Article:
Chasing the Northern Lights: Arctic Adventure at GTE

Written by and photos by Quin Kieu, GTE Fall 2022

GTE was my first time leaving the USA. My family does not go on vacation or travel due to financial reasons so leaving for France was a significant life event. To list off a few firsts, it was my first time getting on airplane, a train, solo traveling, and connecting with strangers. I have experienced many sights and met many great people on my travels. I want to tell you about one adventure.

During my spring break, my travel plans turned out to be completely opposite compared to my GTE peers. About half of the cohort flew to Italy and a quarter took a train to Spain. Upon applying to study abroad, I had already set my mind on traveling to the Arctic Circle and experiencing the Aurora Borealis. Originally a solo trip, I was glad that my new friend Jan, whom I met at GTE, decided to tag along and navigate the unbarred wilderness with me.

We set off in the early morning at 5 AM to catch a flight from Paris, France to Helsinki, Finland. A fourteen hour night train then took us deep into the northernmost region of Finland as we arrived in the small town of Kolari. During this train ride, I had a vivid dream where I saw the northern lights. I knew this was a good sign, but Jan was hesitant to get his hopes up. We were both aware that auroras do not always occur and that the vibrant light shows seen in pictures and videos are rare.

The first thing I noticed immediately upon stepping off the train was how the mucus in my nose instantly became frozen. The air temperature was a freezing -15°F during the daytime. At night, it dropped much lower and the biting wind would cut through my five pairs of pants. Being as I was born and raised in South Carolina, I had never experienced temperatures anywhere remotely close to this and was extremely out of my element. Despite these challenges, the country of Finland turned out to be extremely beautiful. The air was crisp and clean. It was extremely quiet and serene outside. The tap water was pure and tasted better than American bottled water. The sky and sunsets would be the most beautiful gradient of pastel baby blue and orange.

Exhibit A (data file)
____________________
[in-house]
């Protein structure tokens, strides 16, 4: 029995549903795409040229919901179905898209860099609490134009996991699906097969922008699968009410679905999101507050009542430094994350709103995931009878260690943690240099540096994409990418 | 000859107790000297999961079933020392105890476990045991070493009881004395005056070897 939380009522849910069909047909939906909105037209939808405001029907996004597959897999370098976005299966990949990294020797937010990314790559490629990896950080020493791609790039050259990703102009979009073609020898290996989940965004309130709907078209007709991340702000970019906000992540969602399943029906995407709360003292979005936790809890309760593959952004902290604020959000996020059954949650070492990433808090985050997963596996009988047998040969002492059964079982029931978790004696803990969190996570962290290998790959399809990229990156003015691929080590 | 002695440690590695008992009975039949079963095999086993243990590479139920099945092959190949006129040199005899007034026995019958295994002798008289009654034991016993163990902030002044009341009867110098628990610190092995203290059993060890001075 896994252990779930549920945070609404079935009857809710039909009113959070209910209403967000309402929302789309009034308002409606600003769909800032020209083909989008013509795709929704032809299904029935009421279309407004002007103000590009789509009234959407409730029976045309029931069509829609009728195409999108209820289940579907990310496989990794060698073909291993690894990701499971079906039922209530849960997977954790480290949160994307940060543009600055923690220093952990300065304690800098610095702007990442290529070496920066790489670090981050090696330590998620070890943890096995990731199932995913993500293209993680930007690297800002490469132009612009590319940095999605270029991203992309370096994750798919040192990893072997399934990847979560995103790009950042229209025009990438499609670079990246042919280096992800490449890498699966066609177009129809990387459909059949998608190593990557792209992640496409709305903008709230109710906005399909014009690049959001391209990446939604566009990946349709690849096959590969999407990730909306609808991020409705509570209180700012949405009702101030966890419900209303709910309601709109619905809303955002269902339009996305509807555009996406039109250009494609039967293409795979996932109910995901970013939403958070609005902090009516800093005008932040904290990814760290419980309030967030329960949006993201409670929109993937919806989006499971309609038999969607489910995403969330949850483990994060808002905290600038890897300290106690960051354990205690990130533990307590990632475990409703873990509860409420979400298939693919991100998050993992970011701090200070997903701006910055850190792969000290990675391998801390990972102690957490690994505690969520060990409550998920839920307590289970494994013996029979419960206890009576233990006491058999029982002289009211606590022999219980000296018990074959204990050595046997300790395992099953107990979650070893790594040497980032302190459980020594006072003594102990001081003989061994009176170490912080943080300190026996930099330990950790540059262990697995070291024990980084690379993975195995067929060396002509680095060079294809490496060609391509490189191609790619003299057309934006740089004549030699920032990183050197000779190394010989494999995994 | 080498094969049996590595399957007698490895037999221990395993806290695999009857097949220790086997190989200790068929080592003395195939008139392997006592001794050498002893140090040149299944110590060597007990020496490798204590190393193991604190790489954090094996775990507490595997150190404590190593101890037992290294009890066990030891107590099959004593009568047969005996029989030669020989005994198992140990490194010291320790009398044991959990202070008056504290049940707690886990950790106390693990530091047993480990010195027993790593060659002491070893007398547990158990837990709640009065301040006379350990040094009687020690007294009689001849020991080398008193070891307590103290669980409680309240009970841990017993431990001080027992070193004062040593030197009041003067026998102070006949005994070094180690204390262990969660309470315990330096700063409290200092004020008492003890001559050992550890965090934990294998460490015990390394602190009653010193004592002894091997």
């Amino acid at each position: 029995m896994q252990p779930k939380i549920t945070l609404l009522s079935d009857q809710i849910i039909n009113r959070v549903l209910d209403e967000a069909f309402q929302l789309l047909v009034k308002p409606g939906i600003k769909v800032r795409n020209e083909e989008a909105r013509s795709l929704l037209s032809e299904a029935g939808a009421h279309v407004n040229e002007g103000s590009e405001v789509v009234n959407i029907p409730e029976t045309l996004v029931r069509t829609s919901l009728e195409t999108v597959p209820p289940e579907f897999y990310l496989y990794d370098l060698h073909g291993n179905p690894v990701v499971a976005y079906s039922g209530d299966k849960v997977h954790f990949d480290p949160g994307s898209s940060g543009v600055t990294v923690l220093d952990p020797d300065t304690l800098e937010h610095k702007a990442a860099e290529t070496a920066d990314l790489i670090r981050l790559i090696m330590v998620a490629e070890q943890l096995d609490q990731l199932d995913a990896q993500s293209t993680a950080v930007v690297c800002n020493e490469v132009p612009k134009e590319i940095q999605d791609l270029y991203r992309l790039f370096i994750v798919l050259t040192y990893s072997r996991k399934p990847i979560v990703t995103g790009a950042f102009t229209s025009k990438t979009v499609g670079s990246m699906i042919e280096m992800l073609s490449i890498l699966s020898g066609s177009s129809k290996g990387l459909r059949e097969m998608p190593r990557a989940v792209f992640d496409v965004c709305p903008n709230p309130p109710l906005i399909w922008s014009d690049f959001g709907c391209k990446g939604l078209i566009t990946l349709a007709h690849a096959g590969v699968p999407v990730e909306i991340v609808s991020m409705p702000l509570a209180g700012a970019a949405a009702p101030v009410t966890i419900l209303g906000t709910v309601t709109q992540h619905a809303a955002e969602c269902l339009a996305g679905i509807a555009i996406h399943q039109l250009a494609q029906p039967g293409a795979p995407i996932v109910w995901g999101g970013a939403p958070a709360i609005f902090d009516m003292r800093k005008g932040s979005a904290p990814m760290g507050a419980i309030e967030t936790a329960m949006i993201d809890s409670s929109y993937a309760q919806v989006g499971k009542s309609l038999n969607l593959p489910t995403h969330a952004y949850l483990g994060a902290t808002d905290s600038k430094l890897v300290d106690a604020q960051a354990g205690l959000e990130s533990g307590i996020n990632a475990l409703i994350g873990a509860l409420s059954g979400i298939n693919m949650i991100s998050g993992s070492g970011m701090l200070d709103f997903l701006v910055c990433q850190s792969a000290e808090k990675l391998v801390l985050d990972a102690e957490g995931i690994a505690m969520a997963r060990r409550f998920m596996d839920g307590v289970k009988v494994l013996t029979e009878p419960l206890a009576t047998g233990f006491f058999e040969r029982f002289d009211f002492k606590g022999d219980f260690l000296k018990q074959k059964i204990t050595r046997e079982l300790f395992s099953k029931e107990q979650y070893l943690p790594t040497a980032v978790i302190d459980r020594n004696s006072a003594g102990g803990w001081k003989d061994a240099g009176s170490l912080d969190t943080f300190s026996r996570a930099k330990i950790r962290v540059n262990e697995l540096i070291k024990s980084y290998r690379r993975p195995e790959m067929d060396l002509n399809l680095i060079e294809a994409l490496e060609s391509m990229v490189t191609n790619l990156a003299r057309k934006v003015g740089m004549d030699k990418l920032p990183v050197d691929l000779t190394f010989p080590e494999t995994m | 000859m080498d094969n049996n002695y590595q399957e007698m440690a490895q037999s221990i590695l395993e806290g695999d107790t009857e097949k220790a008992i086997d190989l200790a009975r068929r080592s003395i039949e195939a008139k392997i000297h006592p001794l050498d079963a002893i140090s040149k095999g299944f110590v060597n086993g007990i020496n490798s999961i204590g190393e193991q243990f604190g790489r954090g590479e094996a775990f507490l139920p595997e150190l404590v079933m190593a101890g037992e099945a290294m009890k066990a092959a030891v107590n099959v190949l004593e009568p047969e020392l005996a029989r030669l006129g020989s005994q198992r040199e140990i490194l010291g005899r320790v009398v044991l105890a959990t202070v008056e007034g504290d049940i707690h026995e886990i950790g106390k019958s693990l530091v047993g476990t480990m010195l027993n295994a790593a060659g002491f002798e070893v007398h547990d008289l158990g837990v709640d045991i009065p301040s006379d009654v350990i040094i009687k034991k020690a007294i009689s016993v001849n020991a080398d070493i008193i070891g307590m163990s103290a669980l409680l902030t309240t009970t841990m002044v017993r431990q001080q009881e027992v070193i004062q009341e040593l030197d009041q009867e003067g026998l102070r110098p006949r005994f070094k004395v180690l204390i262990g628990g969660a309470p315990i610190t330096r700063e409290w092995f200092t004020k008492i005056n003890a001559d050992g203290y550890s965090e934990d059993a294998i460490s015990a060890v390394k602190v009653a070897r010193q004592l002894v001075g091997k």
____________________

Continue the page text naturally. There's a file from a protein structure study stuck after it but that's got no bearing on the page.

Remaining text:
During my time there, the northern lights remained my top priority. With vigor, extraordinary amounts of optimism, and a belly full of reindeer meat – a Finnish staple – Jan and I managed to rent a charming Volvo station wagon and set off into the night. This far out into the wilderness, there was no Hertz or similar car rental company. Our workhorse was fortunately obtained when the hotelkeeper called up her friend on the phone and introduced us. An under the table deal of sorts, we were just happy to have a mode of transport. We then later discovered that the check engine light was on but had simply been covered over with tape. We gritted our teeth and prayed that our Volvo, nicknamed Freya after the Norse goddess, would lead us safely.

We ventured deep into the wilderness, away from civilization, and were graced with the auroras. I have never seen a more beautiful sight in my life. The dynamic display of nature and the serpentine folds glimmered for us to see. Words and pictures do not fully encompass or describe the experience. I gained a unique reverence for nature following this encounter.

The next morning, the hotelkeeper told us that we were incredibly lucky and should buy a lottery ticket – which I attempted to do but would not know how to redeem it if I did win. They told us of the many travelers who come back over a span of years and do not see any auroras, let alone the active and spirited ones that we experienced on our first night here.

After spending two nights in Kolari, Jan and I traveled to Rovaniemi, the official town of Santa Claus. Here, we made friends with a Finnish border guard in our hostel. He was incredibly humble and was once in the army. Having missed a bus to go husky sledding, he graciously drove us an hour and helped us out during our time in Finland.

My time in the Arctic Circle was only half of spring break but was already the best trip I have had in my life. Finland holds a special place in my heart – I plan on returning as my Finnish friend has invited me back for summer adventure.

Auroras in the Arctic Circle 

As a last hurrah to end my semester studying abroad, my friends and I decided to head up to Tromsø, a Norwegian town located in the Arctic Circle.

In Tromsø, we were closer to the North Pole than France! 

We spent the first day exploring around downtown Tromsø, shopping for souvenirs, and visiting their local Christmas market. By the time 2pm rolled around, the sky was completely dark; it was absolutely crazy to see! We also stopped to grab some hotdogs, and we bought Norwegian groceries to make ourselves dinner for the Friday and Saturday we were in Norway.  

Iconic Scandinavian hot dogs from a food cart in downtown Tromsø made of reindeer and beef. This picture was also taken at 2:30pm.